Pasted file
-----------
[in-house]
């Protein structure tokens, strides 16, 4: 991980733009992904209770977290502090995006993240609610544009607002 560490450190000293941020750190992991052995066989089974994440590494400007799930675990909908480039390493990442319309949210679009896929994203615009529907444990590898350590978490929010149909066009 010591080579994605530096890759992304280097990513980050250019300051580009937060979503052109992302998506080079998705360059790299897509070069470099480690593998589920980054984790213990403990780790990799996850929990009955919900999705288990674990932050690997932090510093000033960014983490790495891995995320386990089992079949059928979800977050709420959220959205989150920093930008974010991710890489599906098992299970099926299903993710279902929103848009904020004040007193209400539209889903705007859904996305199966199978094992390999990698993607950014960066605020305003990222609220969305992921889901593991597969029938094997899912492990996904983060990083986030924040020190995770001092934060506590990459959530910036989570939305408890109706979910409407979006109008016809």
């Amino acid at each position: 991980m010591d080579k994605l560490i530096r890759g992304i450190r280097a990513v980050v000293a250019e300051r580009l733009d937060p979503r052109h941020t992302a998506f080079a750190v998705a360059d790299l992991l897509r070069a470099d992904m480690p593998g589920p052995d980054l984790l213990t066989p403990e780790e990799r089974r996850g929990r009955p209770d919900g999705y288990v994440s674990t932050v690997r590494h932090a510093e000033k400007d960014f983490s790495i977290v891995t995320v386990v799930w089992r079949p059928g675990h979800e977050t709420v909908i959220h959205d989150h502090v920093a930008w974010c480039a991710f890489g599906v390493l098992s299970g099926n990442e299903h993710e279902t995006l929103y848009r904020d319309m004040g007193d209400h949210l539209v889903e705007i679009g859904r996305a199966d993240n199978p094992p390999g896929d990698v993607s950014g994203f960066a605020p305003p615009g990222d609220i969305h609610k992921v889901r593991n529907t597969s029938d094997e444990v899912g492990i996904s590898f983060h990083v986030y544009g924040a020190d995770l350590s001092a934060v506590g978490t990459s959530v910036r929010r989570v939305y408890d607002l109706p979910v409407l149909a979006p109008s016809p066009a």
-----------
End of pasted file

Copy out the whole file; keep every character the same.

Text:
[in-house]
């Protein structure tokens, strides 16, 4: 991980733009992904209770977290502090995006993240609610544009607002 560490450190000293941020750190992991052995066989089974994440590494400007799930675990909908480039390493990442319309949210679009896929994203615009529907444990590898350590978490929010149909066009 010591080579994605530096890759992304280097990513980050250019300051580009937060979503052109992302998506080079998705360059790299897509070069470099480690593998589920980054984790213990403990780790990799996850929990009955919900999705288990674990932050690997932090510093000033960014983490790495891995995320386990089992079949059928979800977050709420959220959205989150920093930008974010991710890489599906098992299970099926299903993710279902929103848009904020004040007193209400539209889903705007859904996305199966199978094992390999990698993607950014960066605020305003990222609220969305992921889901593991597969029938094997899912492990996904983060990083986030924040020190995770001092934060506590990459959530910036989570939305408890109706979910409407979006109008016809």
């Amino acid at each position: 991980m010591d080579k994605l560490i530096r890759g992304i450190r280097a990513v980050v000293a250019e300051r580009l733009d937060p979503r052109h941020t992302a998506f080079a750190v998705a360059d790299l992991l897509r070069a470099d992904m480690p593998g589920p052995d980054l984790l213990t066989p403990e780790e990799r089974r996850g929990r009955p209770d919900g999705y288990v994440s674990t932050v690997r590494h932090a510093e000033k400007d960014f983490s790495i977290v891995t995320v386990v799930w089992r079949p059928g675990h979800e977050t709420v909908i959220h959205d989150h502090v920093a930008w974010c480039a991710f890489g599906v390493l098992s299970g099926n990442e299903h993710e279902t995006l929103y848009r904020d319309m004040g007193d209400h949210l539209v889903e705007i679009g859904r996305a199966d993240n199978p094992p390999g896929d990698v993607s950014g994203f960066a605020p305003p615009g990222d609220i969305h609610k992921v889901r593991n529907t597969s029938d094997e444990v899912g492990i996904s590898f983060h990083v986030y544009g924040a020190d995770l350590s001092a934060v506590g978490t990459s959530v910036r929010r989570v939305y408890d607002l109706p979910v409407l149909a979006p109008s016809p066009a």